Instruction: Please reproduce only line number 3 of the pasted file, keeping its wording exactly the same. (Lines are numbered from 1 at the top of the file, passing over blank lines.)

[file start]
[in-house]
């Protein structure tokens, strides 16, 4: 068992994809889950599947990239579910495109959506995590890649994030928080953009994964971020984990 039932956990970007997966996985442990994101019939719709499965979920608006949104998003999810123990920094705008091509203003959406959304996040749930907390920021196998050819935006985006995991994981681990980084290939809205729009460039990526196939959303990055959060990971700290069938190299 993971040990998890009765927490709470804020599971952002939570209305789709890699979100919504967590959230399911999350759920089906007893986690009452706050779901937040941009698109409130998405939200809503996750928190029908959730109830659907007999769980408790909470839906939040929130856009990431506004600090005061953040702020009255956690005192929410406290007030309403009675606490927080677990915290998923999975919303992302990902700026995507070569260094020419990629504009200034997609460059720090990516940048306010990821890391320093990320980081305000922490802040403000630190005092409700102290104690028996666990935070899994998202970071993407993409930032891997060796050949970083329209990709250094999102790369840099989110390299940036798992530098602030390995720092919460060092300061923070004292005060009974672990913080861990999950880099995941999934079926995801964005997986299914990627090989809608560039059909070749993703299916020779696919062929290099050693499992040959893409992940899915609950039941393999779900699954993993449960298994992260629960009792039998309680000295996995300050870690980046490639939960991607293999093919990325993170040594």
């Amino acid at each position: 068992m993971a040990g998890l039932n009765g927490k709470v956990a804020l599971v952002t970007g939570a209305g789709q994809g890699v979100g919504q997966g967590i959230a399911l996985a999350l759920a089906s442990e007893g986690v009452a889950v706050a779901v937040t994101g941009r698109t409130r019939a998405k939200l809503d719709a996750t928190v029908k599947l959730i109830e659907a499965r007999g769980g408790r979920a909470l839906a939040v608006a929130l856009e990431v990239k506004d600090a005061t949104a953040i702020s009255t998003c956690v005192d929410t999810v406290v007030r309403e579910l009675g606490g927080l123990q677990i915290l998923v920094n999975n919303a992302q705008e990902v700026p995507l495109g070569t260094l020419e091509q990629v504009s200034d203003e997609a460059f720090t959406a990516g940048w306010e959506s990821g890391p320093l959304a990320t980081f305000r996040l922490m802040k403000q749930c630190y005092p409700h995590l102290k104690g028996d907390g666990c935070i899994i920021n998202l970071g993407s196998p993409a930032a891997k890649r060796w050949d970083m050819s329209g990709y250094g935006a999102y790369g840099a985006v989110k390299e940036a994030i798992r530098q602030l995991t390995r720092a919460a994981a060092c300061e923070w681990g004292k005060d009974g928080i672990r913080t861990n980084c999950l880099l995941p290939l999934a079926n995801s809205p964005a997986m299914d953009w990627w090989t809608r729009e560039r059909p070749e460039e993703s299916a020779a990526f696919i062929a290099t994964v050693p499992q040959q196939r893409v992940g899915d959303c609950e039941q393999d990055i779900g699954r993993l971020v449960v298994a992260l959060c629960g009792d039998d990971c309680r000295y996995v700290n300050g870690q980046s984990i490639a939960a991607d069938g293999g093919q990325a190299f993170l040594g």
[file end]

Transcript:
């Amino acid at each position: 068992m993971a040990g998890l039932n009765g927490k709470v956990a804020l599971v952002t970007g939570a209305g789709q994809g890699v979100g919504q997966g967590i959230a399911l996985a999350l759920a089906s442990e007893g986690v009452a889950v706050a779901v937040t994101g941009r698109t409130r019939a998405k939200l809503d719709a996750t928190v029908k599947l959730i109830e659907a499965r007999g769980g408790r979920a909470l839906a939040v608006a929130l856009e990431v990239k506004d600090a005061t949104a953040i702020s009255t998003c956690v005192d929410t999810v406290v007030r309403e579910l009675g606490g927080l123990q677990i915290l998923v920094n999975n919303a992302q705008e990902v700026p995507l495109g070569t260094l020419e091509q990629v504009s200034d203003e997609a460059f720090t959406a990516g940048w306010e959506s990821g890391p320093l959304a990320t980081f305000r996040l922490m802040k403000q749930c630190y005092p409700h995590l102290k104690g028996d907390g666990c935070i899994i920021n998202l970071g993407s196998p993409a930032a891997k890649r060796w050949d970083m050819s329209g990709y250094g935006a999102y790369g840099a985006v989110k390299e940036a994030i798992r530098q602030l995991t390995r720092a919460a994981a060092c300061e923070w681990g004292k005060d009974g928080i672990r913080t861990n980084c999950l880099l995941p290939l999934a079926n995801s809205p964005a997986m299914d953009w990627w090989t809608r729009e560039r059909p070749e460039e993703s299916a020779a990526f696919i062929a290099t994964v050693p499992q040959q196939r893409v992940g899915d959303c609950e039941q393999d990055i779900g699954r993993l971020v449960v298994a992260l959060c629960g009792d039998d990971c309680r000295y996995v700290n300050g870690q980046s984990i490639a939960a991607d069938g293999g093919q990325a190299f993170l040594g």